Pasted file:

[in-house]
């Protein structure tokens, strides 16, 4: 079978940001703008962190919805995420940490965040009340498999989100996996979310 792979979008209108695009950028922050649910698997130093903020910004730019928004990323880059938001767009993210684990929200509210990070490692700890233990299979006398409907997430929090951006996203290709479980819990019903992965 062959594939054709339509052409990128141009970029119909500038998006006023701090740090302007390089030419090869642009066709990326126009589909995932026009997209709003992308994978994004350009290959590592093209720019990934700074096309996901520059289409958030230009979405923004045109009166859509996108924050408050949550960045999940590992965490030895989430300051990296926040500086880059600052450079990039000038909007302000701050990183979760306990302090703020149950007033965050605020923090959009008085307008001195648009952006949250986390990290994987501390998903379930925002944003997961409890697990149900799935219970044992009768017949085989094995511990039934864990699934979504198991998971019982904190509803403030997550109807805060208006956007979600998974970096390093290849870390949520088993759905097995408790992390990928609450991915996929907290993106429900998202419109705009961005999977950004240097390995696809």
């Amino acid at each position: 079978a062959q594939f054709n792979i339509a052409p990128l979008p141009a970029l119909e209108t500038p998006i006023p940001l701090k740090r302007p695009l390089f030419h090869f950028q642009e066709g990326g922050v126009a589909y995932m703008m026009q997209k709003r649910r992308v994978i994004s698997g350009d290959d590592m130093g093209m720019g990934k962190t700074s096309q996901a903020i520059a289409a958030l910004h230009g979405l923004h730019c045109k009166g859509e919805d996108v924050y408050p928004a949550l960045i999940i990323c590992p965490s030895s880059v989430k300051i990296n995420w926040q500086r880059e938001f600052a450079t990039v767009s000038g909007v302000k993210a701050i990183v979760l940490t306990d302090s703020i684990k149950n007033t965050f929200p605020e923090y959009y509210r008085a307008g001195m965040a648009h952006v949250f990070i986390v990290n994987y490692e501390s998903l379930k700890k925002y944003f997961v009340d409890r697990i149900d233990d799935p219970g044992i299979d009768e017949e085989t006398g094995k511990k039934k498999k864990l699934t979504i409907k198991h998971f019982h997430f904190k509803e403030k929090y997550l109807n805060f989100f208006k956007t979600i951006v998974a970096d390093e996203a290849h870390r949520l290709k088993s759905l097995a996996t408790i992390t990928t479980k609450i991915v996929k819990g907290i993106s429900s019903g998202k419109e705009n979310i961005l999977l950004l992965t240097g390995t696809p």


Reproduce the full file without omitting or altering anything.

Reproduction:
[in-house]
């Protein structure tokens, strides 16, 4: 079978940001703008962190919805995420940490965040009340498999989100996996979310 792979979008209108695009950028922050649910698997130093903020910004730019928004990323880059938001767009993210684990929200509210990070490692700890233990299979006398409907997430929090951006996203290709479980819990019903992965 062959594939054709339509052409990128141009970029119909500038998006006023701090740090302007390089030419090869642009066709990326126009589909995932026009997209709003992308994978994004350009290959590592093209720019990934700074096309996901520059289409958030230009979405923004045109009166859509996108924050408050949550960045999940590992965490030895989430300051990296926040500086880059600052450079990039000038909007302000701050990183979760306990302090703020149950007033965050605020923090959009008085307008001195648009952006949250986390990290994987501390998903379930925002944003997961409890697990149900799935219970044992009768017949085989094995511990039934864990699934979504198991998971019982904190509803403030997550109807805060208006956007979600998974970096390093290849870390949520088993759905097995408790992390990928609450991915996929907290993106429900998202419109705009961005999977950004240097390995696809």
């Amino acid at each position: 079978a062959q594939f054709n792979i339509a052409p990128l979008p141009a970029l119909e209108t500038p998006i006023p940001l701090k740090r302007p695009l390089f030419h090869f950028q642009e066709g990326g922050v126009a589909y995932m703008m026009q997209k709003r649910r992308v994978i994004s698997g350009d290959d590592m130093g093209m720019g990934k962190t700074s096309q996901a903020i520059a289409a958030l910004h230009g979405l923004h730019c045109k009166g859509e919805d996108v924050y408050p928004a949550l960045i999940i990323c590992p965490s030895s880059v989430k300051i990296n995420w926040q500086r880059e938001f600052a450079t990039v767009s000038g909007v302000k993210a701050i990183v979760l940490t306990d302090s703020i684990k149950n007033t965050f929200p605020e923090y959009y509210r008085a307008g001195m965040a648009h952006v949250f990070i986390v990290n994987y490692e501390s998903l379930k700890k925002y944003f997961v009340d409890r697990i149900d233990d799935p219970g044992i299979d009768e017949e085989t006398g094995k511990k039934k498999k864990l699934t979504i409907k198991h998971f019982h997430f904190k509803e403030k929090y997550l109807n805060f989100f208006k956007t979600i951006v998974a970096d390093e996203a290849h870390r949520l290709k088993s759905l097995a996996t408790i992390t990928t479980k609450i991915v996929k819990g907290i993106s429900s019903g998202k419109e705009n979310i961005l999977l950004l992965t240097g390995t696809p």